EMERALD – MAY BIRTHSTONE

It seems we have been here before!  The May gemstone is a repeat of the mineral beryl.  Yes, emeralds are a different color than the March gemstone aquamarine, but mineralogically a beryl is a beryl is a beryl.

The striking green color of an emerald is caused by the introduction of just 0.1-0-5 percent chromium substituting into the aluminum spot of the beryllium silicate mineral.  A small amount of vanadium is also present.  It is truly amazing that just a fraction of a percentage of an element can impart such a striking difference in color.  While the richness and intensity in color is paramount in valuing an emerald, the presence of visible inclusions is also important.  Emeralds lacking inclusions to the eye are considered flawless and carry more value than those with visible inclusions.

The striking green color of an emerald is caused by the introduction of just 0.1-0-5 percent chromium substituting into the aluminum spot of the beryllium silicate mineral.  A small amount of vanadium is also present.  It is truly amazing that just a fraction of a percentage of an element can impart such a striking difference in color.  While the richness and intensity in color is paramount in valuing an emerald, the presence of visible inclusions is also important.  Emeralds lacking inclusions to the eye are considered flawless and carry more value than those with visible inclusions.

emerald1

More than 60% of the world’s best emeralds continue to come from the remote jungle regions of Columbia.  They have formed in thin seams in Cretaceous age carbonaceous shale and limestone that were invaded by hot beryllium-rich fluids moving along fault zones adjacent to the sedimentary units.  When these fluids cooled the beryl was deposited, often associated with calcite which can be etched away.  The igneous source rock for the hot hydrothermal fluids has not been located. It may remain buried or its surface exposure may be hidden by jungle soil and vegetation.  The chrome is thought to be sourced from the black shales, while the beryllium is delivered by the hydrothermal solutions.  The reducing environment of the shales then promotes emerald formation.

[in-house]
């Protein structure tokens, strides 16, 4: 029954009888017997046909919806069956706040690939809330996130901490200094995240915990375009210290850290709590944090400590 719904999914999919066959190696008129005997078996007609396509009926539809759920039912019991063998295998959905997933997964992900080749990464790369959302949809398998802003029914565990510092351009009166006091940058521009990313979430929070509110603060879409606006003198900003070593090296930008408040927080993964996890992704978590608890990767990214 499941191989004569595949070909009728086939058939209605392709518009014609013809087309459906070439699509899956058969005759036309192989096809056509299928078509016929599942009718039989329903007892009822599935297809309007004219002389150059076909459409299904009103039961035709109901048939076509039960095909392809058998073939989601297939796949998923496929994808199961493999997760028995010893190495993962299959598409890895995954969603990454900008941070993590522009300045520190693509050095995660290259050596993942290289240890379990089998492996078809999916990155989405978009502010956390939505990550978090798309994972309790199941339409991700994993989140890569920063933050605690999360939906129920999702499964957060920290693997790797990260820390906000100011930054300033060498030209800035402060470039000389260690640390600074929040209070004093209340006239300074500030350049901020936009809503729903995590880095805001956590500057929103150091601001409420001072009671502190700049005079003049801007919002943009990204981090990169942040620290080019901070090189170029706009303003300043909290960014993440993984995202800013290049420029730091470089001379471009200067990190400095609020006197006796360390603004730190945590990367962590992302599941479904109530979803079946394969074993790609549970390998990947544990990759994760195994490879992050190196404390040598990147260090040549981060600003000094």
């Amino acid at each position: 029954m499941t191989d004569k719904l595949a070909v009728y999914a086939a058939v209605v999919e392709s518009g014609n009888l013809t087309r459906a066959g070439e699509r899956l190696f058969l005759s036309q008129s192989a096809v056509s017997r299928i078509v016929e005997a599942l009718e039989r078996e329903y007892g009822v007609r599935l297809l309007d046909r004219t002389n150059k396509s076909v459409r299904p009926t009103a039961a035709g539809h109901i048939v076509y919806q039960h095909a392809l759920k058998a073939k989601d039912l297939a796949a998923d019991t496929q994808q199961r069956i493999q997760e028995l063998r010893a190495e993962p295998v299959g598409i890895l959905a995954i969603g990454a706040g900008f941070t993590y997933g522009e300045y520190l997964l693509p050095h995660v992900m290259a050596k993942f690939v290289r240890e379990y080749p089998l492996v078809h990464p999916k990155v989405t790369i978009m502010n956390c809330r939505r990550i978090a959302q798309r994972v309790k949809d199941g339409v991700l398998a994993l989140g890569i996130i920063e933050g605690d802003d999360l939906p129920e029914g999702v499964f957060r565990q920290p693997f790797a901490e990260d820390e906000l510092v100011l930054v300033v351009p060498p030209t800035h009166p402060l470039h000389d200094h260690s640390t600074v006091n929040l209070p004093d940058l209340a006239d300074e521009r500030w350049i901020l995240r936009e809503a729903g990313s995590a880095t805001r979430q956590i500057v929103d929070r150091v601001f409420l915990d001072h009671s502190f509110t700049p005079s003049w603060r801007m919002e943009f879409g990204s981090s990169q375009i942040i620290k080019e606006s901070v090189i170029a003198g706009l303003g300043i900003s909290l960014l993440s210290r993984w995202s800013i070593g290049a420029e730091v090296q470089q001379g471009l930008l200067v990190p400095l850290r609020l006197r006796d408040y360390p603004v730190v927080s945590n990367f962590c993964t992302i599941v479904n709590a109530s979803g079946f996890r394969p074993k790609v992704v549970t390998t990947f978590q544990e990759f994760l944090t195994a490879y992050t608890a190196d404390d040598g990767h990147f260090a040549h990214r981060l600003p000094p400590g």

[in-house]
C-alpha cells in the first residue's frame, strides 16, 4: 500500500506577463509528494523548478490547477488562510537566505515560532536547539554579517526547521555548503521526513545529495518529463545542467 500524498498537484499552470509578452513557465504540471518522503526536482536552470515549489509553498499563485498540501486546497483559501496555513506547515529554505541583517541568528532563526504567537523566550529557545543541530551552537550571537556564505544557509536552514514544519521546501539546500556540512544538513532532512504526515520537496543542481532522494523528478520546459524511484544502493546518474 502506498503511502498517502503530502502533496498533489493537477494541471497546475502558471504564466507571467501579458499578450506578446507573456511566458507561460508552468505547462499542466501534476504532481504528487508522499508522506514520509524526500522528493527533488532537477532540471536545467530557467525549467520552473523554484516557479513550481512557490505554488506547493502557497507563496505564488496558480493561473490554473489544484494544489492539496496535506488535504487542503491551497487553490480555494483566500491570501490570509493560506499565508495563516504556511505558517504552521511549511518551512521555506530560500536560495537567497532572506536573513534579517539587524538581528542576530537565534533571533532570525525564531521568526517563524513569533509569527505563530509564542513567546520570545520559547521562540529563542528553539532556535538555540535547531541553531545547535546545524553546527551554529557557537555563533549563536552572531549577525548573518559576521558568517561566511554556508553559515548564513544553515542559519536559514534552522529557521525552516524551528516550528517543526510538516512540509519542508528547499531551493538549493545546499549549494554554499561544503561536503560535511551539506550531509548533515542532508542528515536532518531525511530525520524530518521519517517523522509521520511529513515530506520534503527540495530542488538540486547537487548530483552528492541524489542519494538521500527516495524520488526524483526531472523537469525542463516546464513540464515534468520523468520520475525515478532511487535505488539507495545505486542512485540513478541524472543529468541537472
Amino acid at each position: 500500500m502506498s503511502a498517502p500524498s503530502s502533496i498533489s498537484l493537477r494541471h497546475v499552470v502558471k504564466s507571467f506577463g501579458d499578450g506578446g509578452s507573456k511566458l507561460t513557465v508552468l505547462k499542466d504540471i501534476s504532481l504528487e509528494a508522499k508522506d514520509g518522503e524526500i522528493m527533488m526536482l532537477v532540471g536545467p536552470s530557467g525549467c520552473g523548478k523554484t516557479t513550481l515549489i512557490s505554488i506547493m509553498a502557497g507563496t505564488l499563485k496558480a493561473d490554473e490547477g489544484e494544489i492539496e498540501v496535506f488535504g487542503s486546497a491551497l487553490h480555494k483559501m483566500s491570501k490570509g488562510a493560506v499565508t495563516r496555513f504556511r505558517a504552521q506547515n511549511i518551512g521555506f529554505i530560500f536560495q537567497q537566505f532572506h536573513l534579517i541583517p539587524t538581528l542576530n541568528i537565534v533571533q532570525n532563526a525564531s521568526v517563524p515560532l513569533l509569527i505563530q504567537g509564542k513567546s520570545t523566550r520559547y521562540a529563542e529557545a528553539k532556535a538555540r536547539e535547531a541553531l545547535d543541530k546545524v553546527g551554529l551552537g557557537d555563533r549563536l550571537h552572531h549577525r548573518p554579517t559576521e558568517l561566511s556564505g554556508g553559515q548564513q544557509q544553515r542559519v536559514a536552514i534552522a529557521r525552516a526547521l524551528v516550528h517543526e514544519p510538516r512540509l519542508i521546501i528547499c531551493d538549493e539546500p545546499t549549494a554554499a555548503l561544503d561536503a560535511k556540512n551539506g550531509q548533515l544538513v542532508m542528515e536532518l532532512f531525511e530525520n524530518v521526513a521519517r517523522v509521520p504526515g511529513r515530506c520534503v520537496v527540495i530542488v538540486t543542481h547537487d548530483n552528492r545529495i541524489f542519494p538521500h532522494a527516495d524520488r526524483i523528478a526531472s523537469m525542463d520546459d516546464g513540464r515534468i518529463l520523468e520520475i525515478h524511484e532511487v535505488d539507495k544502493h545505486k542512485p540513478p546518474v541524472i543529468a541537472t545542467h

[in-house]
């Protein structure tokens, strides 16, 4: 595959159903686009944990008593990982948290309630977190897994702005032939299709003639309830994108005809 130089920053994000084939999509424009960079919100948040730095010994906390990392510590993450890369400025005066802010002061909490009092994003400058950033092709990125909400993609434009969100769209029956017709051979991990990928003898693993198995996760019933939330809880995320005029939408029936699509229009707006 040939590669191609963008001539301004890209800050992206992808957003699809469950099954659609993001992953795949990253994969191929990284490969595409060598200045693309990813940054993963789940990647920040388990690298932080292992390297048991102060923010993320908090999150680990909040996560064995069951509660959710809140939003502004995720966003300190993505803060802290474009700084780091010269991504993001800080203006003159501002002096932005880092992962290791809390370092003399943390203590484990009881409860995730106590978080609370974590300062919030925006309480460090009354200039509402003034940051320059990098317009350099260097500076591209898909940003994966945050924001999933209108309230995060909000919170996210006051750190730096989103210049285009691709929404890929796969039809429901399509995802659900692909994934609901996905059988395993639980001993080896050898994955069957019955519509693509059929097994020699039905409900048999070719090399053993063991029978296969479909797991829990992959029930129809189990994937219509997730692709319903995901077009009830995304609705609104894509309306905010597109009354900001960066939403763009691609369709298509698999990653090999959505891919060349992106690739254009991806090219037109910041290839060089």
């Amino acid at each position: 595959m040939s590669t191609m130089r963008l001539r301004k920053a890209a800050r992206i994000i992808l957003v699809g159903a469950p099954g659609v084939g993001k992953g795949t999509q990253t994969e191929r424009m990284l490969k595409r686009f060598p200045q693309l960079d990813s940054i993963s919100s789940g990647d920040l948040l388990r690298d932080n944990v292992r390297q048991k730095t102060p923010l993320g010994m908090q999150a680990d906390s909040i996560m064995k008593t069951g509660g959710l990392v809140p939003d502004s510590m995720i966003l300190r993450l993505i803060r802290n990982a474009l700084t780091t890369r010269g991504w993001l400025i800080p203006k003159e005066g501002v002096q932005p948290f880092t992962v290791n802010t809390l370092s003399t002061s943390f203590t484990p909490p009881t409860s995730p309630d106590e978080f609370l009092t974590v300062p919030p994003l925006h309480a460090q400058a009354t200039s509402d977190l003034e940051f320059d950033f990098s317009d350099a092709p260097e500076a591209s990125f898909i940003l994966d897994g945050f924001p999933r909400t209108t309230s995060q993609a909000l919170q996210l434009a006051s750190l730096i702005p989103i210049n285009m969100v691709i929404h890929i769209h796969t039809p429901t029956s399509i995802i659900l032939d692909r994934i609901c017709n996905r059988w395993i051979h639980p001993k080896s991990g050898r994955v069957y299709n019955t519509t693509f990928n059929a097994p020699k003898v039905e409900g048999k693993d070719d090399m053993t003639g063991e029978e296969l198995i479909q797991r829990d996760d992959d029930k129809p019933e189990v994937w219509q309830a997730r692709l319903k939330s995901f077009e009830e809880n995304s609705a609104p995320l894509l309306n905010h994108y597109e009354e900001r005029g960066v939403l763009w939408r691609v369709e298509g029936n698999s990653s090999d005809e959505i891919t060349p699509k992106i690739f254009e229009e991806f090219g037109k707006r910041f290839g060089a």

With a hardness of 7.5-8, emeralds can survive to weather out of shale and be recovered in nearby placer deposits or in tailings just outside the mine.  But emeralds tend to fracture during transport so most must be mined at their source in underground workings, many of which are dangerous and poorly supported.  Given that the host rock is estimated to contain only about 1 carat per every 15 cubic meters of rock, it is very hard work.

Emeralds also occur in mica schists and in pegmatites.  Perhaps the most famous eastern United States occurrence is in a few small pegmatites in North Carolina.

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For more on the mineral behind the emerald, here is a link to the March 2016 WCGMC newsletter.

Rhodesia and Pakistan are two more countries that have honored the emerald on a postage stamp.

Rhodesia and Pakistan are two more countries that have honored the emerald on a postage stamp.

References:

Lauf, R.J., 2011, Collector’s Guide to the Beryl Group, Schiffer Earth Science Monographs, Volume 11, 93 p.

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